Walz vetoes rideshare wages bill after Uber threatens to halt operations outside Twin Cities over it
ST. PAUL, Minn. — Gov. Tim Walz vetoed a bill that would have raised wages for toll drivers and at the same time signed an executive order to create a committee for further study.
It comes after ride-sharing company Uber threatened to stop operating outside the Twin Cities area later this summer if the governor signs the bill.
“I think these workers, these executives in the gig economy — we’re looking at a whole new model of how things are done. They’re independent contractors, and I think there’s no question about that, there should be some protections. There should be be the minimum wage, there should be protections in how they are disabled. So I agree with them. I don’t believe the vehicle that passed the legislature in the end was the vehicle to do that,” Walz said. WCCO’s Allen Henry exclusively after issuing the veto. “
WCCO’s Esme Murphy reports that this is the first time Walz has vetoed a bill in his tenure as Minnesota governor.
Walz tells WCCO that Uber’s threat was a factor — but not the only one — that played into his decision to veto.
“You take it into account, of course. I don’t necessarily think they’re bad at it, but I do believe there needs to be more transparency in how this works. There are concerns coming from the disability community, some of the victims and domestic violence people who use Uber to get out of these difficult situations, they’re just not happy with where it’s at,” Walz said. “Dakota County had concerns about why people who get services and go to appointments use Uber and get reimbursed through the county, so it matters to me what they say. That’s why I want them at the table in a transparent way, working with drivers, working with riders, working with disability communities to find a working solution that’s good for all of us.”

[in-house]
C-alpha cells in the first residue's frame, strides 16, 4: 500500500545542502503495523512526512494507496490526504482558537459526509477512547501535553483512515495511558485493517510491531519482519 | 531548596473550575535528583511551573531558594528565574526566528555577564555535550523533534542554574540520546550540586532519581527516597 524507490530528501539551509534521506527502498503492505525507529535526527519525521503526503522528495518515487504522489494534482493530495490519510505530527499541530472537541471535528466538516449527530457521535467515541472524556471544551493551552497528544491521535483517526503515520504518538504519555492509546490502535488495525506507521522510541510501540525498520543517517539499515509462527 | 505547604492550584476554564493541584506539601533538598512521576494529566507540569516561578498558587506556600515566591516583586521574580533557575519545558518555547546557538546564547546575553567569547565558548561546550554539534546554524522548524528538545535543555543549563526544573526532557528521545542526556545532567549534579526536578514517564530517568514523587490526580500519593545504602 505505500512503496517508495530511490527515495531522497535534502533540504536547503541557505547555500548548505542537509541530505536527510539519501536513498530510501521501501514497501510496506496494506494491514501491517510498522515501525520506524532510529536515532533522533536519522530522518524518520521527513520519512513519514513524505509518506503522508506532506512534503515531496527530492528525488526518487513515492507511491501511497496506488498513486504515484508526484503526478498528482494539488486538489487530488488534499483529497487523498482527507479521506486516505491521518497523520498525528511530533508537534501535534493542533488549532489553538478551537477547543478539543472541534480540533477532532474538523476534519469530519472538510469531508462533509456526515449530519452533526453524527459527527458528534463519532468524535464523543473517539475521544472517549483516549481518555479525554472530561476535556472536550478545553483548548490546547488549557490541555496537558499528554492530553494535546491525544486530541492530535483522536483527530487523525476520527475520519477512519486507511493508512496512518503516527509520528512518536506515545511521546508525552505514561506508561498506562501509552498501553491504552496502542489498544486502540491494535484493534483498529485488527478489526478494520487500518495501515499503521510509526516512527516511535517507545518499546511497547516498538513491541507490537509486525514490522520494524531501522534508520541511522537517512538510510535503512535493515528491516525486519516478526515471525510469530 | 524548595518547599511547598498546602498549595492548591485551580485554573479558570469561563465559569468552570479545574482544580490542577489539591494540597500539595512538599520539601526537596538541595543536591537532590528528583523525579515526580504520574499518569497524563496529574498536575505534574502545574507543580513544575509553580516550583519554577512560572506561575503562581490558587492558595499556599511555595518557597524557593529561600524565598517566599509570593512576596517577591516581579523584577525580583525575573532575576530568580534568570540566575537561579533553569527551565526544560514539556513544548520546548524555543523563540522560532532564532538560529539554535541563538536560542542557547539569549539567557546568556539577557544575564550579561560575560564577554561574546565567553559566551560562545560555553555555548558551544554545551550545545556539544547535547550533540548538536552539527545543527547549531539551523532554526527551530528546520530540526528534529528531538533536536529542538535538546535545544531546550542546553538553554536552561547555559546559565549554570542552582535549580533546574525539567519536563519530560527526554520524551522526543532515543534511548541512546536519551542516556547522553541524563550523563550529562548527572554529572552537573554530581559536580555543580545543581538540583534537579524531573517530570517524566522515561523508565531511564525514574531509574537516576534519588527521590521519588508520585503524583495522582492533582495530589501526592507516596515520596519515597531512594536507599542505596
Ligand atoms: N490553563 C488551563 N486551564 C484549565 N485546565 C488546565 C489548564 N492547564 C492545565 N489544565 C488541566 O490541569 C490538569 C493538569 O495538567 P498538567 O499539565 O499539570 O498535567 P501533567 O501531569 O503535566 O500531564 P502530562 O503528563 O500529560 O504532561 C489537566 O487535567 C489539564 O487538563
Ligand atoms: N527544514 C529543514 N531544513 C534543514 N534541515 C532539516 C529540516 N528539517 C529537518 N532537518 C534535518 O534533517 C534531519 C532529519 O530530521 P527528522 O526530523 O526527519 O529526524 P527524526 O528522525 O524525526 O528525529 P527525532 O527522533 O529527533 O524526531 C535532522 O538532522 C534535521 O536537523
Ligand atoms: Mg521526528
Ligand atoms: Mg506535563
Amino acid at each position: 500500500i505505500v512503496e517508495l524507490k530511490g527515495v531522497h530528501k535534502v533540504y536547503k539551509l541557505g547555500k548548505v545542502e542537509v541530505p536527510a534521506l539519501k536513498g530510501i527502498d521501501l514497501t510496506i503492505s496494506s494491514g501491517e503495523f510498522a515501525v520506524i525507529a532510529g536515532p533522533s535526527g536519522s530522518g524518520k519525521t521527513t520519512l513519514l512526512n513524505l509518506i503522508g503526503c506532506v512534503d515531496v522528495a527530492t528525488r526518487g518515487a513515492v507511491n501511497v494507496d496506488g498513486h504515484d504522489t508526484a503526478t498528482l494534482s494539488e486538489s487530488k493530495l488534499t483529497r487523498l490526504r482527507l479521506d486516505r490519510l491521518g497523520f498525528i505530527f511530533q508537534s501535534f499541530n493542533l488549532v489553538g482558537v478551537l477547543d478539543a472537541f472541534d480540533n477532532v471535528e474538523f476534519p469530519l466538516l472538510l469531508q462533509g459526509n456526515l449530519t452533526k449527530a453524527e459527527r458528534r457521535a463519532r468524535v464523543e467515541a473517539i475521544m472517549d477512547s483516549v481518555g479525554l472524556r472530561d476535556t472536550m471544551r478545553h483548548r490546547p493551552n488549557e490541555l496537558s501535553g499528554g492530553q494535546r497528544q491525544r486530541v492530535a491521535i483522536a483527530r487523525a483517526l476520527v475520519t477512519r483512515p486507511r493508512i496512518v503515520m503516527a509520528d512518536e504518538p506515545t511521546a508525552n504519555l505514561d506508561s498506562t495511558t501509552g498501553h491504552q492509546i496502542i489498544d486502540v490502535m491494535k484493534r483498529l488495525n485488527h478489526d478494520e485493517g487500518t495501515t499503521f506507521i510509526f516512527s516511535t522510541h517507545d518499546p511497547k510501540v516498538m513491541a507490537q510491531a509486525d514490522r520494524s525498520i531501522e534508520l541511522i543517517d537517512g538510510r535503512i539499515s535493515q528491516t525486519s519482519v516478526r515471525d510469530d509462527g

The task force will consist of lawmakers, drivers, rideshare company representatives, members of the disability community, workers, riders and others, and is expected to issue recommendations for advancing rideshare legislation next session.
After Walz’s veto, Uber spokesman Freddy Goldstein released the following statement:
“While it was always our goal to pass comprehensive legislation this session that would increase rates for drivers while providing them with the flexibility and benefits they tell us they want, this is not the bill we ended up with. We appreciate the opportunity to work together to get this right, and we hope the Legislature quickly passes a compromise in February.”
Lyft spokesperson CJ Macklin, meanwhile, had this to say:
“We appreciate Governor Walz listening to many in the community, vetoing the bill and instead creating a task force to properly study these important issues. Lawmakers must pass fair wages and other protections, but this it must be done in a way that does not jeopardize the affordability and safety of those who rely on the service. We recently did so in Washington state, where drivers, labor leaders, elected officials and companies came together to pass smart legislation that benefited everyone involved. We look forward to continuing our commitment and finding a similar path forward here in Minnesota.”